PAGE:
Nominate Your Coach or Club Volunteer for the AYSA Community Service Award!
The AYSA Dave Geary Community Service Award honors those who are excellent role models who generously give of their time and talents for the good of the game and community. The criteria for the award are derived from the tenants of the AYSA mission statement.
Recipients of the award should be any individual involved with the AYSA who coaches, models or promotes the following attributes of the mission:
1. Someone who is an excellent role model.
2. Someone who has generously given their time and talents for the good of the game and the community.
3. Someone who models and/or promotes the following attributes of the mission of AYSA:
Fun, Sportsmanship, Respect, Community Building, Responsibility, Healthy Lifestyles, and Fulfillment of Potential
To nominate someone, please complete the application below by December 31, 2020.
Please submit the finished application via email to firstname.lastname@example.org or mail to:
3501 Grand Avenue
Duluth, MN 55807
If you have any questions, please contact Julien Bratek, AYSA Executive Director, at email@example.com or (218) 624-1713.
Coaching for Change
What impact do you have on your players? Are you interested in coaching for success of your players ON and OFF the field?
As a coach, you are the most important role model in the lives of your players. It is an unfortunate reality that many of the youth you interact with face violence and abuse in their relationships, homes, and other environments. Our youth deserve an equal playing field where they can achieve their full potential as athletes and human beings.
YOU can help ensure this.
Coaching for Change is an interactive online training that provides coaches on the ground examples of how to recognize and address issues of sexual harassment, sexual abuse, teen dating violence, and domestic violence. The training focuses on the primary prevention of these behaviors by introducing skills and strategies which create a team culture of gender equality and respect. Do you want to help boys develop into respectful, nonviolent, healthy young men? Are you committed to being an even better role model for the girls on your team by helping them flourish as athletes and confident young adults?
Click the link below to take part in the interactive online training and help us ensure that all youth have the opportunity to achieve their full potential in sports, and in life.
The link above will take you to Create an Account where you will need to fill out your name, email, and create a password. Select AYSA in the drop down menu and you’re ready to go!
First 100 coaches to complete the training get a free t-shirt! Just email firstname.lastname@example.org when you have completed the training with a shirt size.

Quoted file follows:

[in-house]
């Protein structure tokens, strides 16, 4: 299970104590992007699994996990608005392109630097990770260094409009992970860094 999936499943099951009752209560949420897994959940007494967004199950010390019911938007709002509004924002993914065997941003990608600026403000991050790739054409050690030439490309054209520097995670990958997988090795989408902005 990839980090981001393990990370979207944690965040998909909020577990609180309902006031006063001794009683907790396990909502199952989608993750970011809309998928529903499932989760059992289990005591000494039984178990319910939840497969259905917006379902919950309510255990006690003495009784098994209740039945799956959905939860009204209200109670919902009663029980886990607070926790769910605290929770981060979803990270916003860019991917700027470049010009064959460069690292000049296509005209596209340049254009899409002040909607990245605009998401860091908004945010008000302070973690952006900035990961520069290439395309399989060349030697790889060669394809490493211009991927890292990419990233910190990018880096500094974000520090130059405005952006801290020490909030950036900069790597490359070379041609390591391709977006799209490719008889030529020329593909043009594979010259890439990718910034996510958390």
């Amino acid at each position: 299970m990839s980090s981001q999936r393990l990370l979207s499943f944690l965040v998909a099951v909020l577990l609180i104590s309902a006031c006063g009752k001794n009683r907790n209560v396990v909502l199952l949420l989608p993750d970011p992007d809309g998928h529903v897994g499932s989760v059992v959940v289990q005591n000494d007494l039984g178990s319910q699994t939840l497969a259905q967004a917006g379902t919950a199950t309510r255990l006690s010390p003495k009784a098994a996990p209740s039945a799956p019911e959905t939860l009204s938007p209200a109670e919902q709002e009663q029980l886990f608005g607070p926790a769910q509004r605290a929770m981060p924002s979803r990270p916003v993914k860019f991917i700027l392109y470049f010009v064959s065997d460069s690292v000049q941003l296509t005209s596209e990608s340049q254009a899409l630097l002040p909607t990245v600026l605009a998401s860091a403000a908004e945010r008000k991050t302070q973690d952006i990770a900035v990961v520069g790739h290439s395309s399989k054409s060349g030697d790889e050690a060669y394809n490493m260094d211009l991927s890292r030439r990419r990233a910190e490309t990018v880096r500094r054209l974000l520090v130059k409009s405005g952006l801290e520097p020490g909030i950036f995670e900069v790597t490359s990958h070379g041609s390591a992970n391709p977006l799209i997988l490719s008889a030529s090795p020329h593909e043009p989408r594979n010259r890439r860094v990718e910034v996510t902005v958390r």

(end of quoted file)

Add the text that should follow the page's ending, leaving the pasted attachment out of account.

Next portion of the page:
Coaching for a Change is a collaborative project between Men As Peacemakers and Arrowhead Youth Soccer.
Age Appropriate Training Sessions
What are developmentally appropriate exercises?
When picking activities always remember what the game of soccer is like – players are moving around constantly. Because everyone is moving the environment is constantly changing which requires players to be constantly making decisions. It is because of this that practice games are more effective than ‘drills’ at teaching kids how to play soccer, even when dealing with techniques like how to pass the ball. Many coaches choose to do drills that involve players standing in lines waiting to have a turn. This type of drill is not ‘soccer-like’. No child should be encouraged to stand in a line and wait a turn. There are plenty of soccer like games that can be used to teach any technique or tactical concept.
Enjoyment is the unifying motive. Some children don’t want to learn. Some don’t care about winning. A few have no interest in hard work and one or two can’t remember which goal they’re attacking. In spite of all of their different agendas they all want to have fun and play a game, that is what brings them there.
They also want to be children. Too often the coach sees them as an extension of his vision and they become puppets to it. The time spent at practice and at the games is a part of their childhood. It should not reflect the adult world. Some adults forget this and their expectations take the fun out of the experience. Take time to consider coaching style and understand that your expectations and hopes may not be shared by the children you’re coaching.
Click here for age and developmentally appropriate training sessions from Minnesota Youth Soccer.
Click here for age and developmentally appropriate training sessions from Massachusetts Youth Soccer.
No matter how young your players are, working on ball manipulation skills is a must. These skills give players the ability to push, move, drag or manipulate the ball and become its master.
But I never played soccer I can’t demonstrate ball skills!
Yes you can, the coach demonstrates the move slowly in easy to copy steps. You can always recruit a college or high school player to show the moves at speed. Spend 15 minutes every practice on individual skills and don’t be put off because it is difficult, repetition is the key to player development.
Check out the links below:
Example one from Teach PE, some great drills and ball skills (scroll down the page for videos).
Example two from YouTube. A good resource for many different soccer related videos.